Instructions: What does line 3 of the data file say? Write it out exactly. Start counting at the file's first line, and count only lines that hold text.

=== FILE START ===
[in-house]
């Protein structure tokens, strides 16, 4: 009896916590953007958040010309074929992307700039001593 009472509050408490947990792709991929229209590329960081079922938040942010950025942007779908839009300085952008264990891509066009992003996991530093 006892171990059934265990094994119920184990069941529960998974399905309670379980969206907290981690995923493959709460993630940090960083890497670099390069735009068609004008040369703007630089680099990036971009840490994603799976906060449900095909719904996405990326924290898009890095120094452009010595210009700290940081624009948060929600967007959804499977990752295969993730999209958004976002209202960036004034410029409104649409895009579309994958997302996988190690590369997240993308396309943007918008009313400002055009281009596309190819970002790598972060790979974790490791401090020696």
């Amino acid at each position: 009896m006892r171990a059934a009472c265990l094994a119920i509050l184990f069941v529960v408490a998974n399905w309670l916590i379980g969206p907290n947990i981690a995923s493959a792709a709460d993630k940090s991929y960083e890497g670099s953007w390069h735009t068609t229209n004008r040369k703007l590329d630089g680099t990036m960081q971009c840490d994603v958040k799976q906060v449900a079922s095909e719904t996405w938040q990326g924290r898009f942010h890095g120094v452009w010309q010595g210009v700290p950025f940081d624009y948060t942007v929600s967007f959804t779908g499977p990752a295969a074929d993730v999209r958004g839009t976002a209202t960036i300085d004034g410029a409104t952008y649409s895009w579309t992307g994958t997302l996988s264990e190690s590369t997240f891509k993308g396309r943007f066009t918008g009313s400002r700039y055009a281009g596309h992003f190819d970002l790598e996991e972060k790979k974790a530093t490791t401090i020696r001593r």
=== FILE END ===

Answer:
């Amino acid at each position: 009896m006892r171990a059934a009472c265990l094994a119920i509050l184990f069941v529960v408490a998974n399905w309670l916590i379980g969206p907290n947990i981690a995923s493959a792709a709460d993630k940090s991929y960083e890497g670099s953007w390069h735009t068609t229209n004008r040369k703007l590329d630089g680099t990036m960081q971009c840490d994603v958040k799976q906060v449900a079922s095909e719904t996405w938040q990326g924290r898009f942010h890095g120094v452009w010309q010595g210009v700290p950025f940081d624009y948060t942007v929600s967007f959804t779908g499977p990752a295969a074929d993730v999209r958004g839009t976002a209202t960036i300085d004034g410029a409104t952008y649409s895009w579309t992307g994958t997302l996988s264990e190690s590369t997240f891509k993308g396309r943007f066009t918008g009313s400002r700039y055009a281009g596309h992003f190819d970002l790598e996991e972060k790979k974790a530093t490791t401090i020696r001593r």